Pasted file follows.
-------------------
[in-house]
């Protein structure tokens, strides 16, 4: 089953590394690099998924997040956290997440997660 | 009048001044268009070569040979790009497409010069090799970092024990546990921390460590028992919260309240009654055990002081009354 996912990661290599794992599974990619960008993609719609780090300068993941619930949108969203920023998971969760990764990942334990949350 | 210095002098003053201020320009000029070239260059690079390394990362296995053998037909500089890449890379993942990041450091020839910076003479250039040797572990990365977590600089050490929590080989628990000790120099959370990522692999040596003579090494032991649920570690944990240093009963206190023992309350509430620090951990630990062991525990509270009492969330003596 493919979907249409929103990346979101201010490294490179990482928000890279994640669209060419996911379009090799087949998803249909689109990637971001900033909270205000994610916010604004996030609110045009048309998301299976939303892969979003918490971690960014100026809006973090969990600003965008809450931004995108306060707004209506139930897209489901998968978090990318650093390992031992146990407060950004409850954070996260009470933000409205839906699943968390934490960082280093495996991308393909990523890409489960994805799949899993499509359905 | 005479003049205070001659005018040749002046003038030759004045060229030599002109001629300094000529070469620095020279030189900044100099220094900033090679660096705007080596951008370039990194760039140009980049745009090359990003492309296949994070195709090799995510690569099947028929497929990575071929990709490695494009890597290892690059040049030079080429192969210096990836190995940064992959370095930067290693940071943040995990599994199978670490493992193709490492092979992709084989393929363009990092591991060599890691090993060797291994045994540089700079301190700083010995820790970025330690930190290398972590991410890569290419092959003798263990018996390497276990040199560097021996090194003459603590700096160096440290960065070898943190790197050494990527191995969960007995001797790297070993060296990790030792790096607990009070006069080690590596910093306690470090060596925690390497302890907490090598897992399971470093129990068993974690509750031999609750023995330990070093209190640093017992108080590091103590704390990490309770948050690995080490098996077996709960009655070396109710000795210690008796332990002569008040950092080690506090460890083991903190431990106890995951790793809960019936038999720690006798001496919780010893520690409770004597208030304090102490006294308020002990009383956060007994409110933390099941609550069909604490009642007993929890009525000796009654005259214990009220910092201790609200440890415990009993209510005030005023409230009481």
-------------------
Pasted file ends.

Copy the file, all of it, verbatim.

[in-house]
């Protein structure tokens, strides 16, 4: 089953590394690099998924997040956290997440997660 | 009048001044268009070569040979790009497409010069090799970092024990546990921390460590028992919260309240009654055990002081009354 996912990661290599794992599974990619960008993609719609780090300068993941619930949108969203920023998971969760990764990942334990949350 | 210095002098003053201020320009000029070239260059690079390394990362296995053998037909500089890449890379993942990041450091020839910076003479250039040797572990990365977590600089050490929590080989628990000790120099959370990522692999040596003579090494032991649920570690944990240093009963206190023992309350509430620090951990630990062991525990509270009492969330003596 493919979907249409929103990346979101201010490294490179990482928000890279994640669209060419996911379009090799087949998803249909689109990637971001900033909270205000994610916010604004996030609110045009048309998301299976939303892969979003918490971690960014100026809006973090969990600003965008809450931004995108306060707004209506139930897209489901998968978090990318650093390992031992146990407060950004409850954070996260009470933000409205839906699943968390934490960082280093495996991308393909990523890409489960994805799949899993499509359905 | 005479003049205070001659005018040749002046003038030759004045060229030599002109001629300094000529070469620095020279030189900044100099220094900033090679660096705007080596951008370039990194760039140009980049745009090359990003492309296949994070195709090799995510690569099947028929497929990575071929990709490695494009890597290892690059040049030079080429192969210096990836190995940064992959370095930067290693940071943040995990599994199978670490493992193709490492092979992709084989393929363009990092591991060599890691090993060797291994045994540089700079301190700083010995820790970025330690930190290398972590991410890569290419092959003798263990018996390497276990040199560097021996090194003459603590700096160096440290960065070898943190790197050494990527191995969960007995001797790297070993060296990790030792790096607990009070006069080690590596910093306690470090060596925690390497302890907490090598897992399971470093129990068993974690509750031999609750023995330990070093209190640093017992108080590091103590704390990490309770948050690995080490098996077996709960009655070396109710000795210690008796332990002569008040950092080690506090460890083991903190431990106890995951790793809960019936038999720690006798001496919780010893520690409770004597208030304090102490006294308020002990009383956060007994409110933390099941609550069909604490009642007993929890009525000796009654005259214990009220910092201790609200440890415990009993209510005030005023409230009481």